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2018 Offshore Technology Yearbook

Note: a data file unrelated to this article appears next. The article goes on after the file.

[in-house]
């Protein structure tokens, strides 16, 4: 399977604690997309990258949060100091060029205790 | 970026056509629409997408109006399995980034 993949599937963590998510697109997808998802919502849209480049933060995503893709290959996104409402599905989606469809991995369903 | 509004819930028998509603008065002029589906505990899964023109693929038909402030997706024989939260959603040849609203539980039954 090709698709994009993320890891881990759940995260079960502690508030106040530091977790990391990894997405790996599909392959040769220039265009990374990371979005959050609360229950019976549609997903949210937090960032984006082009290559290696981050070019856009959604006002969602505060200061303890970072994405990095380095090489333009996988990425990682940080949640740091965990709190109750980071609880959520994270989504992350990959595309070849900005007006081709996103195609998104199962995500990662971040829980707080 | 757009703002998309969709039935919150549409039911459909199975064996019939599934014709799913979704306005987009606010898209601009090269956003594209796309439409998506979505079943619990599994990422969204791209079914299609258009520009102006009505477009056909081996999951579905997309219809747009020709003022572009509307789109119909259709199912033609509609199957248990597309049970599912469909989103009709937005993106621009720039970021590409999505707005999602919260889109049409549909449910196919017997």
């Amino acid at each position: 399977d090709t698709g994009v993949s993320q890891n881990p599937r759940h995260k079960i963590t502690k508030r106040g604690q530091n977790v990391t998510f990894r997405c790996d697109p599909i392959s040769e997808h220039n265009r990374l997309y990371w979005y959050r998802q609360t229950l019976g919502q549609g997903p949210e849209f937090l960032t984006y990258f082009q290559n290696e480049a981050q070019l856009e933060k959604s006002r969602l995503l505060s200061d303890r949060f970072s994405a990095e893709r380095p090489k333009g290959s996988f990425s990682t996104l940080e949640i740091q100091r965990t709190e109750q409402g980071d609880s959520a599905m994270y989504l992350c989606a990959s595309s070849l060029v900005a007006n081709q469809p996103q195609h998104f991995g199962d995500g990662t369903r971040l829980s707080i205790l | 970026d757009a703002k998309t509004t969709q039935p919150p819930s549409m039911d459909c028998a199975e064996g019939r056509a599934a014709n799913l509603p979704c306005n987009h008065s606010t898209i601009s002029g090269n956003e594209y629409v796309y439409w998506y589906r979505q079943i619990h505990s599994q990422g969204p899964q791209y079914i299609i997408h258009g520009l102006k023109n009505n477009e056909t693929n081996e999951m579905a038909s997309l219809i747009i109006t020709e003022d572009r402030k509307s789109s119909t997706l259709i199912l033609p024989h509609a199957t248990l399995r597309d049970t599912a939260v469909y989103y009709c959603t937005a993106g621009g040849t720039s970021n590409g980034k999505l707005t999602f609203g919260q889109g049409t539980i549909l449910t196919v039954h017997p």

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50 | December 2017 | hartenergy.com 2018 OFFSHORE TECHNOLOGY YEARBOOK | SUBSEA took over older facilities and made more of them through lower-cost operations and clever engineer- ing, and the current Phase 3, in which the opera- tors, such as Alpha, IOG and Hurricane, are small and have a different business relationship with the supply chain. Surprisingly, these smaller players are not put off the idea of adopting something new if it will allow them to get their reserves into production. While some of majors have balked at the idea of fi eld trials of new equipment on their facilities, "the new guys," according to Pearson, could be thinking "bring it on" if it gets a cash-producing asset fl ow- ing hydrocarbons. They also may be more amenable to collabo- ration. With nothing to hide and everything to gain, these new small players could just provide the impetus to get a new fl ow of projects in motion. ITF Another organization with its finger on the pulse of the innovators is the Industry Technol- ogy Facilitator (ITF). It is an open secret that some of the technology-based organizations have suffered just like everyone over the last three years. ITF, which under the leadership of Patrick O'Brien rose to its largest-ever membership of more than 30 before the crash, has now fallen back to half that size, although there still are a number of companies that participate in ITF projects, but not as members. O'Brien, a founder of Irish engineering/design company MCS, later acquired by Wood Group, and with a long pedigree of innovation in riser design and operations, concurred with a number of focal points suggested by Pearson–long-dis- tance tiebacks and reducing the cost of pipelines. The ITF leader made mention of simpler gas-liq- uid separation technology to make LDTs more viable, with at least one major engineering house already at work on a project. ITF is also interested in alternative pipeline connection technology to bring down the cost of installation. O'Brien mentioned that a Dutch-sec- tor operator had already qualifi ed NOV's cold- forged Zap-Lok technology for an upcoming offshore project. There are other areas that need addressing as well, according to O'Brien. The longstand- ing thorn in the subsea sector's side–standard- ization–remains an unresolved issue, but it's even more so in the context of "industrializing" the subsea industry. A field development exec- utive from a Japanese company involved in a major project bemoaned the lack of a "Honda christmas tree," for instance. That would be a fine thing. Outside of the subsea world there is other work, for instance in geophysics, that could aid the revival of a sector that needs a real boost. The discovery of the giant Johan Sverdrup Field in Norway, with 2 Bbbl to 3 Bbbl of oil in place, made a number of people sit up and notice. Not because its discovery was unexpected, but because some of the biggest companies in the industry, including Exxon Mobil, Total (actually Elf in an earlier guise) and Statoil drilled close to or even in the middle of the giant structure without actually seeing it. Subsurface work by Lundin Petroleum, headed by former specialists from Saga Petrolem, led to a different perspective on the geological structures and a more success- ful drilling campaign. Work supported by ITF has been ongoing for more than decade at Imperial College on fullwave inversion analysis, which is already making a major impact on subsurface imaging. This work, dubbed FullWave Gamechanger, has resulted in collaboration with at least three major subsur- face specialists and the establishment of a spinoff company, S-Cube. Asset management O'Brien also mentioned another ongoing issue, asset management and inspection. While much has been said in recent years about learning as much as possible about aging assets to keep them in oper- ation, O'Brien noted a paper given at the Offshore Technology Conference this year by an ABB engi- neer who cited statistics showing that 80% of fail- ures are not age-related. What do those working at the sharp end think about technology as the answer to the industry's current woes?

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